It was built to guard New York Harbor from the Confederates during the Civil War. But the embrasures that anchored cannons to the stone floors of Fort Totten, in Queens, New York never faced enemy fire. 150 years after the fortress went under construction, its eroding walls are a haunting reminder of American history. Plans for the Fort Totten Water Battery at Willet's Point were initially prepared by Captain Robert E Lee in 1857. After Congress appropriated $155,000 for its construction, the first block of granite was laid - five years later.
(dailymail.co.uk)

Complete Confederate Civil War submarine Hunley unveiled for first time
Confederate vessel H.L. Hunley, the world's first successful combat submarine when it sank a Union ship in 1864, was unveiled in full for the first time after a decade of preservation. The narrow "torpedo fish," built in Mobile, Alabama by Horace Hunley from cast iron, arrived in Charleston in 1863 while the city was under siege. In the ensuing few months, it sank twice after sea trial accidents, killing 13 crew members including Horace Hunley. The Confederate Navy hauled the sub up twice, recovered the bodies of the crew, and planned a winter attack - which succeeded in sinking the Union warship Housatonic in winter 1864.
(reuters.com)

James Brown Sr., one of last real sons of Confederate veterans, dies at 99
James Brown Sr., one of the last real sons of a Confederate veteran, has passed away at the age of 99. His father, James H.H. Brown, served in the 8th Georgia Infantry's Company K and fought throughout the Civil War, seeing combat in in 19 major battles, including Manassas, Gettysburg, Chattanooga, Campbell Station and Fort Sanders.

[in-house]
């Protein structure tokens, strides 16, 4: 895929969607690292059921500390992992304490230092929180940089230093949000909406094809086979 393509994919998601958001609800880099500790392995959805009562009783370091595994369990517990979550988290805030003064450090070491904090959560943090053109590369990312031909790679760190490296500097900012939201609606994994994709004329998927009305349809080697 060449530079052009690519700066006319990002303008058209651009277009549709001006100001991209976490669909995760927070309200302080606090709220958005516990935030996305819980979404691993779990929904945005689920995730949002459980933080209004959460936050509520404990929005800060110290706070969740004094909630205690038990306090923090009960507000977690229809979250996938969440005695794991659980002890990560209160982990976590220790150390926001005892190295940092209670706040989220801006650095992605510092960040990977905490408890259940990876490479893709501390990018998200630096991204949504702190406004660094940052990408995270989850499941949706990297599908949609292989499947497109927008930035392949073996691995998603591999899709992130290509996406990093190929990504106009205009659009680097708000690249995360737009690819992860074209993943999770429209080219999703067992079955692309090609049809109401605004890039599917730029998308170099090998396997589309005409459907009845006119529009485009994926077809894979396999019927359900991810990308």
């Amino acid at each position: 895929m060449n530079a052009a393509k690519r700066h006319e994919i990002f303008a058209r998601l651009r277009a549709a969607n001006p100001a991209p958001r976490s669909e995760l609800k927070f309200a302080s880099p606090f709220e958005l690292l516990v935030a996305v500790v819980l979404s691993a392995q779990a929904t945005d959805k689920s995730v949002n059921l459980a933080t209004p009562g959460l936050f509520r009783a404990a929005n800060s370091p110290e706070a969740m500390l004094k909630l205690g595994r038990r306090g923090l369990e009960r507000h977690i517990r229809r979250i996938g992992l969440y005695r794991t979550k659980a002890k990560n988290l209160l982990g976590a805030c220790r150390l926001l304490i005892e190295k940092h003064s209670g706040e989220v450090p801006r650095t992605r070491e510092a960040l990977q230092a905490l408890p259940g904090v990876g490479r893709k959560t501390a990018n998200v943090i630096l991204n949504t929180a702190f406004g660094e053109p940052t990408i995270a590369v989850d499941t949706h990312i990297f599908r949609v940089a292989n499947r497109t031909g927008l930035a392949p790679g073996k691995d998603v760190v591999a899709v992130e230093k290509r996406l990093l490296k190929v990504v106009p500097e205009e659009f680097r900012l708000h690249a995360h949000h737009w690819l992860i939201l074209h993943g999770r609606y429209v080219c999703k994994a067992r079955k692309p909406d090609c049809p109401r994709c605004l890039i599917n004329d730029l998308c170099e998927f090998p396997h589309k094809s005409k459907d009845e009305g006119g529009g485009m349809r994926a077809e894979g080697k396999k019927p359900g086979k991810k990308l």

(knoxnews.com)

Robert E. Lee: Outwitted and outmaneuvered during West Virginia campaign
Robert E. Lee's rise to the peak of success as Confederate military leader seemed unlikely as he rode through the West Virginia 150 years ago. After three months of failure in engagements with Union troops at Cheat Mountain, Elkwater and Sewell Mountain, Lee had been recalled to the Confederate capital of Richmond. "Outwitted, outmaneuvered and outgeneraled," wrote an editorialist for the Richmond Examiner, in commenting on Lee's recall. Other newspapers referred to him as "Granny Lee" for his lack of military decisiveness or the "King of Spades" and the "Great Entrencher" for his propensity for building earthworks to protect his soldiers, rather than attack the enemy.
(wvgazette.com)

Lee & Grant - Two very different men (DVD Review)